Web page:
To my Anglo-Canadian parents, Boxing Day—the Feast of Saint Stephen, the day after Christmas—was a day of visits, sports, and alms. A Victorian carol describes King Wenceslaus and his page trudging through the Boxing Day snow to take food and firewood to a peasant.
In Regency and Victorian England, servants and others of their class (many of whom had to work on Christmas) got the day off along with a “Christmas box” or cash tip. Here’s how two journals portrayed it:
At length the long-anticipated and wished-for day arrives . . . Many and various are the ways of soliciting a Christmas gift. The clerk, with respectful demeanor and simpering face, pays his principal the compliments of the season, and the hint is taken; the shopman solicits a holiday, in full expectation of the usual gift accompanying the consent; the beadle, dustmen, watchmen, milkmen, pot-boys, &c., all ask in plain terms for a Christmas-box, and will not easily take a refusal . . .
- “Boxing Day,” The Portfolio of Entertaining and Instructive Varieties in History, Science, Literature, the Fine Arts, Vol. VI, 1826
There is a day in December upon which, although it takes place during Christmas-time, class is set against class more than on any other day in the year. The poor rejoice in it, but the rich grumble exceedingly; the kitchen is uproarious with merriment, but the drawing-room floor, and especially ‘the study,’ where Paterfamilias sits, are shrouded in gloom.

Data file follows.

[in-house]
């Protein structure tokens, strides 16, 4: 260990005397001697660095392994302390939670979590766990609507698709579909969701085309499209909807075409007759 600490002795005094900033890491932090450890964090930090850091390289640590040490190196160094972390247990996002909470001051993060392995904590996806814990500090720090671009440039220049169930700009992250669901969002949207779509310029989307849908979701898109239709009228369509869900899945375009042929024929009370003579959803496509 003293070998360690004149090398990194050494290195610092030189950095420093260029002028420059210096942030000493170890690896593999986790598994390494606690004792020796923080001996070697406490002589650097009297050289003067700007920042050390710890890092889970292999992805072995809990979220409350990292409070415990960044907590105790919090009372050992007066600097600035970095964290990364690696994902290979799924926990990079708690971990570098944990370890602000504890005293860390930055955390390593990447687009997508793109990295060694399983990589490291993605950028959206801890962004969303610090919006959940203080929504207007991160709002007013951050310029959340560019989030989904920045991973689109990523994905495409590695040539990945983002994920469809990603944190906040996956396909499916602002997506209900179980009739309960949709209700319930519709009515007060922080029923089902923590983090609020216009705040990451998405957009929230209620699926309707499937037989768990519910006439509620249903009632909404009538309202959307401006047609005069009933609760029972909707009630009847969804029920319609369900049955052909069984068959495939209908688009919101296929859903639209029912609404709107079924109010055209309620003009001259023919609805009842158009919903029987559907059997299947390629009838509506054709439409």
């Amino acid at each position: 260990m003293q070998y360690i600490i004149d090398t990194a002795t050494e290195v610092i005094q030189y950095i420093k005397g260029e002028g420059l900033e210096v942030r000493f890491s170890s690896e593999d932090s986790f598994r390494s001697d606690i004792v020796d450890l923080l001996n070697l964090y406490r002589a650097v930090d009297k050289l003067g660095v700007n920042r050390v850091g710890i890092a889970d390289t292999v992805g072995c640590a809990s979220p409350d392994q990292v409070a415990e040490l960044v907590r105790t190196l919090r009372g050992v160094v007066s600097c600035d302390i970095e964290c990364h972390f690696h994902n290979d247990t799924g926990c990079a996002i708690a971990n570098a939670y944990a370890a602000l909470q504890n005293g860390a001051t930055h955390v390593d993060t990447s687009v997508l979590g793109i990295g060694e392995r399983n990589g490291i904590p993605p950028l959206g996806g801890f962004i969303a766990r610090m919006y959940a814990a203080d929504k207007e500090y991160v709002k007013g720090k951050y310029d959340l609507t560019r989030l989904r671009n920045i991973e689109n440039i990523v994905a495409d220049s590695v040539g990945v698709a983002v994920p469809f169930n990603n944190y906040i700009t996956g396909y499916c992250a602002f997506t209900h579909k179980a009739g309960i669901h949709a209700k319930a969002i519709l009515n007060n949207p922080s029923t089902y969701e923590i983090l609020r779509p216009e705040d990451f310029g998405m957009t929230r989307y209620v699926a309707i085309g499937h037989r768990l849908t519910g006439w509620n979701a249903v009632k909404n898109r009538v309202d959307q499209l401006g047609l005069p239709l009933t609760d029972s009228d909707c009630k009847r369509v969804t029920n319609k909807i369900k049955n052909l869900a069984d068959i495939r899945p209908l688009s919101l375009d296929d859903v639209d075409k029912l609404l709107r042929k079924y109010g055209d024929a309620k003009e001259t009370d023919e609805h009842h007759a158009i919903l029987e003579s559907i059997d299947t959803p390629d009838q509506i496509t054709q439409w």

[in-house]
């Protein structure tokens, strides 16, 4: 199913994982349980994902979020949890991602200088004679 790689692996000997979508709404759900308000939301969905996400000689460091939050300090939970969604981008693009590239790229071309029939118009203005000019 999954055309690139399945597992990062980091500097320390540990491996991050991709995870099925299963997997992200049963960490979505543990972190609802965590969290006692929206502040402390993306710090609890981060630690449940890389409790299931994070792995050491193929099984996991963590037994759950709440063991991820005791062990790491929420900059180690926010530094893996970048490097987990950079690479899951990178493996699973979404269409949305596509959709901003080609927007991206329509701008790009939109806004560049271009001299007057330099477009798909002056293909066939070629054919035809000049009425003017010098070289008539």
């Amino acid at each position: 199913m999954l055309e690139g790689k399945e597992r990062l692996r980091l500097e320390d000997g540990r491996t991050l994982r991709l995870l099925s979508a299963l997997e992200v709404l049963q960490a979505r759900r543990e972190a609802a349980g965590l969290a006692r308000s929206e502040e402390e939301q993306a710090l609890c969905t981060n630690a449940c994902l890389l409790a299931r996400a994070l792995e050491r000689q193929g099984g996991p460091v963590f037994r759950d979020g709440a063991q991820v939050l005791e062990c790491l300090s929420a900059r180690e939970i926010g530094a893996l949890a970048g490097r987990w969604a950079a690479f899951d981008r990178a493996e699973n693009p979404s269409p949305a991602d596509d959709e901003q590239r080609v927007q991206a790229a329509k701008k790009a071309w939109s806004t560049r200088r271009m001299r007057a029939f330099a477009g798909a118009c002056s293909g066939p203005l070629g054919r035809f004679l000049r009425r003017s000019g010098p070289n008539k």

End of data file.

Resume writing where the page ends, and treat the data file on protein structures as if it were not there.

‘Please, sir, the postman,’ exclaims our parlour-maid, in cherry-coloured ribbons, and with cherry cheeks, for the postman has probably kissed her; ‘and please, sir, the dustman’ (who, let us hope, has not ventured upon such a liberty); ‘and please, sir, the grocer’s young man has called for himself and his pardner.’
- “Lights and Shadows of London Life: Boxing-Night,” Chambers’s Journal of Popular Literature, Science, and Art, &c. &c. &c., Fourth Series, 1864
I'm a historian who writes novels and literary nonfiction. My home base is Madison, Wisconsin.